The internet is filled with great advice from well-meaning advocates of exercise and the consensus is clear – if you want to have the best chance of sticking at your exercise regime and get the most out of it, then you should find someone or a group of people to exercise with. The benefits cited include:

  • You’ll be less likely to skip an exercise session
  • You’ll work harder and lose more weight
  • Your mood will be better
  • You won’t have to worry about planning what to do
  • You will make new friends

Indeed, there is significant evidence to support the physiological benefits of working out with others, with studies such as Plante, Coscarelli and Ford, 2001 suggesting exercising with others can help reduce stress, make you work harder and improve wellbeing in comparison to exercising alone.

The significant issue to highlight is the psychological challenge of initiating group-based exercise participation, particularly for those who may have significant body image concerns.  Body image dissatisfaction occurs when there is a negative difference between our body image reality and our ideal. This healthy body ideal is linked to social norms depicted in the media and affects both men and women in different ways. Women typically perceive a ‘thin ideal’ leading to attitudes related to a need to lose weight whereas men typically perceive a ‘muscular ideal’ leading to attitudes related to a need to bulk up and gain weight.

The Catch 22 here is that whilst physical exercise has been shown to have positive benefits on body image satisfaction, concerns with body image can prevent an individual from engaging in exercise in the first place. And the issue the websites don’t seem to talk about is that exercising with other people can be an additional social barrier to participation. According to Leary’s (1992) self-presentation framework, the way an individual presents themselves is strongly connected to cultural ideals such as the healthy body ideal, and this will shape how they feel they are being evaluated by others.  Accordingly, those with the highest body image concerns (and who have the most to gain from exercise) report being the most likely to want to exercise on their own away from others in order to avoid embarrassment or shame. In fact, group exercise sessions where physique is mentioned can exacerbate the problem. The assumption of a lot of gyms and personal training businesses is that a fit and toned instructor acts as a powerful positive role model to participants. The reality is that unfortunately it can have the opposite effect by causing additional anxiety and a feeling that we are being judged.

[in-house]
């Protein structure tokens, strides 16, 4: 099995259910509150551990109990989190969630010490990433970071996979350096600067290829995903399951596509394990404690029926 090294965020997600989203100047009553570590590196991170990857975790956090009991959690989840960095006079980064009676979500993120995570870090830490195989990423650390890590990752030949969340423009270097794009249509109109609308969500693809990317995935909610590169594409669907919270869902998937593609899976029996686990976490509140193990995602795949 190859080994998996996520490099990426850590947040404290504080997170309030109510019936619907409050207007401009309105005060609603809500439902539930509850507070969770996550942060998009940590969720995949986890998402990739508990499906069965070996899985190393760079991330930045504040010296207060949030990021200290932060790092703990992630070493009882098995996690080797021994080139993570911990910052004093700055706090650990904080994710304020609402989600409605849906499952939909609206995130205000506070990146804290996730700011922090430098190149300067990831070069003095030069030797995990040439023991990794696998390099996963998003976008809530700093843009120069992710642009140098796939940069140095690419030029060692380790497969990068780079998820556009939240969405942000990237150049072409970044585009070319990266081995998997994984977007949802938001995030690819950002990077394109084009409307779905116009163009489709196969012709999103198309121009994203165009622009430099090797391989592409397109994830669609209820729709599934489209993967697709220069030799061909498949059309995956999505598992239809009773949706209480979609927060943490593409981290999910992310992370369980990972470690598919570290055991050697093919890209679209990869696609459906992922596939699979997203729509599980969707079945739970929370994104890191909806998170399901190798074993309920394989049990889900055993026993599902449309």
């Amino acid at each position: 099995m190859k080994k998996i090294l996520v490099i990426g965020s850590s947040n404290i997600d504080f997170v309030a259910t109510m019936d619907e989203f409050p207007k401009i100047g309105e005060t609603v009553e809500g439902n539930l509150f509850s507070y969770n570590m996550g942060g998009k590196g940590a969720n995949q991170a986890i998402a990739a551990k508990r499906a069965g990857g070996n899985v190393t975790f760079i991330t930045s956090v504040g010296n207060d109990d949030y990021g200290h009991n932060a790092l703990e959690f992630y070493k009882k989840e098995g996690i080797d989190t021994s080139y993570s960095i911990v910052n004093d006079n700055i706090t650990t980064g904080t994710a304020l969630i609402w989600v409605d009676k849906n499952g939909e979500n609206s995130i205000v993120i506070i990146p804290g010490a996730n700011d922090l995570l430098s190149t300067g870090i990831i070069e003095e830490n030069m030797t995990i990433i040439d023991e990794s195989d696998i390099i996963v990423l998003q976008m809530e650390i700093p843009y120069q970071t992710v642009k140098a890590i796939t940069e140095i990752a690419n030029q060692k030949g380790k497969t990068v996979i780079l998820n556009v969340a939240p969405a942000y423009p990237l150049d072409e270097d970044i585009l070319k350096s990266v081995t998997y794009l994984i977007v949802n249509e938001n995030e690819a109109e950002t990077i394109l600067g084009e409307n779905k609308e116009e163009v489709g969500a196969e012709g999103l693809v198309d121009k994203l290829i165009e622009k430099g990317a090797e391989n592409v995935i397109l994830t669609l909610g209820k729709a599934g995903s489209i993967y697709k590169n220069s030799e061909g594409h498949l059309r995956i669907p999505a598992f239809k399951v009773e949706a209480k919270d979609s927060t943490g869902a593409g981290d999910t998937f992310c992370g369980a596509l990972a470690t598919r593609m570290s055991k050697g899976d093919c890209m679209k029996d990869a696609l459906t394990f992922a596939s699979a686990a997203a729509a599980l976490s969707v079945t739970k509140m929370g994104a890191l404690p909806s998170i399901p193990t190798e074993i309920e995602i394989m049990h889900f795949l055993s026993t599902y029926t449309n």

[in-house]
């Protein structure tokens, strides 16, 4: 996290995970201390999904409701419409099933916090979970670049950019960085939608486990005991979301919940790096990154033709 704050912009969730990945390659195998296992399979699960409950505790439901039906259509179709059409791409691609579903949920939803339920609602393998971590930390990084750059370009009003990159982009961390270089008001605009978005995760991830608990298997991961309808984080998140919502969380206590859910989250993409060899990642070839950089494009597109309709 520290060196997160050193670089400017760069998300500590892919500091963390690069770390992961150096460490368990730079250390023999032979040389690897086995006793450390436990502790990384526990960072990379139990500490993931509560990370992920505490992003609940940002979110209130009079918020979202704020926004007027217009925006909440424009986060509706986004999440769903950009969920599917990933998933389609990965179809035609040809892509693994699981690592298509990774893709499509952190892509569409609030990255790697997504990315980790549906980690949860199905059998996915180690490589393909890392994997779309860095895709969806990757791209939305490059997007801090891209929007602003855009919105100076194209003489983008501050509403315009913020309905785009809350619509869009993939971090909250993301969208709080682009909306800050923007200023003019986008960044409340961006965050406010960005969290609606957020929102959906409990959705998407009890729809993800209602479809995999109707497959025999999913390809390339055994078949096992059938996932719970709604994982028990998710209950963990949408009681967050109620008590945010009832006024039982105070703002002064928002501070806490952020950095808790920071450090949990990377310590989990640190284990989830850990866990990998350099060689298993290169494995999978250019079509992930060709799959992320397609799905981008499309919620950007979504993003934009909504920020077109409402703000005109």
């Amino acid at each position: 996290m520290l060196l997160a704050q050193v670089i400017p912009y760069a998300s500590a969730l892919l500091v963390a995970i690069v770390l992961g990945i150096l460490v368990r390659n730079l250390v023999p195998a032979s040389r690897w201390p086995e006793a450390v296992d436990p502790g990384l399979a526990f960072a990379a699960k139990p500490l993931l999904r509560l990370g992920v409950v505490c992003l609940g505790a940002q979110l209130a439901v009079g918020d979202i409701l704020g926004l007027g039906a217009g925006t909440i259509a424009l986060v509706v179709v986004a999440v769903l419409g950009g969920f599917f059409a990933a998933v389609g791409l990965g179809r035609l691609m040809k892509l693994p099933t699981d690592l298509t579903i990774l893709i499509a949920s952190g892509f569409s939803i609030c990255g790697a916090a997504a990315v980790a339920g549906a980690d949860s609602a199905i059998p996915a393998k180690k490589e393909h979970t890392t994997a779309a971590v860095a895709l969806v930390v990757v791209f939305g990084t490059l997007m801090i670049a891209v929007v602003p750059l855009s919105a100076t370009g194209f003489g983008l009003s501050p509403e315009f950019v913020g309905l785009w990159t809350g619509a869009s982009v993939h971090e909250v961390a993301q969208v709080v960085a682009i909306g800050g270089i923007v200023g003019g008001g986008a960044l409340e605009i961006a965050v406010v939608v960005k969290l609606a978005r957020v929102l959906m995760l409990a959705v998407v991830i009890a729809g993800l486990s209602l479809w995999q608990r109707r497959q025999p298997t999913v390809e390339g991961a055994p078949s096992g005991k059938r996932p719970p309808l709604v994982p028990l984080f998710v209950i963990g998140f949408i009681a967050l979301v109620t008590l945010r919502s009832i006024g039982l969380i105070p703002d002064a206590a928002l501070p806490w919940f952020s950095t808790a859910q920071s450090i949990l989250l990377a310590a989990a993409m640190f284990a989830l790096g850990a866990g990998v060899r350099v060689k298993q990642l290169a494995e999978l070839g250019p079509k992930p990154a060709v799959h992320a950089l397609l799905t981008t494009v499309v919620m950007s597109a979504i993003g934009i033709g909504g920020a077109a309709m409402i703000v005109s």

The bottom line is that encouraging any form of exercise should be the goal. If exercising alone is the way an individual needs to do it in order to get started then this should be applauded and supported. Encouraging progression into supportive group exercise environments with other like- minded individuals will no doubt increase the likelihood that exercise behaviours will be maintained, but we need to be careful not to mistake which modality will give the biggest returns over time with the one that will be most likely to get the individual to start the journey.

 

ReferencesShow all

Leary, M. R. (1992). Self-presentational processes in exercise and sport. Journal of Sport and Exercise Psychology, 14 339-351.

Plante, T. G., Coscarelli, L., & Ford, M. (2001). Does exercising with another enhance the stress-reducing benefits of exercise? International Journal of Stress Management, 8(3).

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